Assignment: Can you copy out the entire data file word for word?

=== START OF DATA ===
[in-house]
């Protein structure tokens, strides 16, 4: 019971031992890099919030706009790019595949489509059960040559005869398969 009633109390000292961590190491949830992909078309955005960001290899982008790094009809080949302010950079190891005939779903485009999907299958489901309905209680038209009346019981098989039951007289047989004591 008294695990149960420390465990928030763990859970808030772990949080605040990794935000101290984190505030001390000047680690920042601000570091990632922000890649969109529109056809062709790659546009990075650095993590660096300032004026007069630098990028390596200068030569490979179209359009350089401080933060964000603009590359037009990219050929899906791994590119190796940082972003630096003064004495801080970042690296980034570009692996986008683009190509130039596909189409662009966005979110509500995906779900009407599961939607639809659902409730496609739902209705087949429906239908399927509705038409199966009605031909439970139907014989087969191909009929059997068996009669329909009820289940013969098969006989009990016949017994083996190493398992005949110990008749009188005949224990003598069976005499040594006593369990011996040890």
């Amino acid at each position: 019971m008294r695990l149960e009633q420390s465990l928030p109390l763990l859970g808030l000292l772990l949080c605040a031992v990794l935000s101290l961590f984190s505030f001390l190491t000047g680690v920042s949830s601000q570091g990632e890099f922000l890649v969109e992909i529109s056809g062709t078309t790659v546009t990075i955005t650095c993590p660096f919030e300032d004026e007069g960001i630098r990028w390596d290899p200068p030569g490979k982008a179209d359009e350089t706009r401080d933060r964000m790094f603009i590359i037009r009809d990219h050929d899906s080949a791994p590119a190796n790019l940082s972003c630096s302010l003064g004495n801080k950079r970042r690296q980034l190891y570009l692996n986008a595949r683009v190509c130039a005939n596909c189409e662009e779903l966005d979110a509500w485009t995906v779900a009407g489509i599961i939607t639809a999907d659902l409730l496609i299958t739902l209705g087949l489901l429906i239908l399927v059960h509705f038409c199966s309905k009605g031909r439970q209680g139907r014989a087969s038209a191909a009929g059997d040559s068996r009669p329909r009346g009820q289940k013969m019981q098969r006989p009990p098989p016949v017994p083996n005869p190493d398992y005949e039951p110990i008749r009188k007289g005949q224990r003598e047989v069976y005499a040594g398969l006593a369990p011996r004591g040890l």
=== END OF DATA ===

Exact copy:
[in-house]
């Protein structure tokens, strides 16, 4: 019971031992890099919030706009790019595949489509059960040559005869398969 009633109390000292961590190491949830992909078309955005960001290899982008790094009809080949302010950079190891005939779903485009999907299958489901309905209680038209009346019981098989039951007289047989004591 008294695990149960420390465990928030763990859970808030772990949080605040990794935000101290984190505030001390000047680690920042601000570091990632922000890649969109529109056809062709790659546009990075650095993590660096300032004026007069630098990028390596200068030569490979179209359009350089401080933060964000603009590359037009990219050929899906791994590119190796940082972003630096003064004495801080970042690296980034570009692996986008683009190509130039596909189409662009966005979110509500995906779900009407599961939607639809659902409730496609739902209705087949429906239908399927509705038409199966009605031909439970139907014989087969191909009929059997068996009669329909009820289940013969098969006989009990016949017994083996190493398992005949110990008749009188005949224990003598069976005499040594006593369990011996040890």
């Amino acid at each position: 019971m008294r695990l149960e009633q420390s465990l928030p109390l763990l859970g808030l000292l772990l949080c605040a031992v990794l935000s101290l961590f984190s505030f001390l190491t000047g680690v920042s949830s601000q570091g990632e890099f922000l890649v969109e992909i529109s056809g062709t078309t790659v546009t990075i955005t650095c993590p660096f919030e300032d004026e007069g960001i630098r990028w390596d290899p200068p030569g490979k982008a179209d359009e350089t706009r401080d933060r964000m790094f603009i590359i037009r009809d990219h050929d899906s080949a791994p590119a190796n790019l940082s972003c630096s302010l003064g004495n801080k950079r970042r690296q980034l190891y570009l692996n986008a595949r683009v190509c130039a005939n596909c189409e662009e779903l966005d979110a509500w485009t995906v779900a009407g489509i599961i939607t639809a999907d659902l409730l496609i299958t739902l209705g087949l489901l429906i239908l399927v059960h509705f038409c199966s309905k009605g031909r439970q209680g139907r014989a087969s038209a191909a009929g059997d040559s068996r009669p329909r009346g009820q289940k013969m019981q098969r006989p009990p098989p016949v017994p083996n005869p190493d398992y005949e039951p110990i008749r009188k007289g005949q224990r003598e047989v069976y005499a040594g398969l006593a369990p011996r004591g040890l």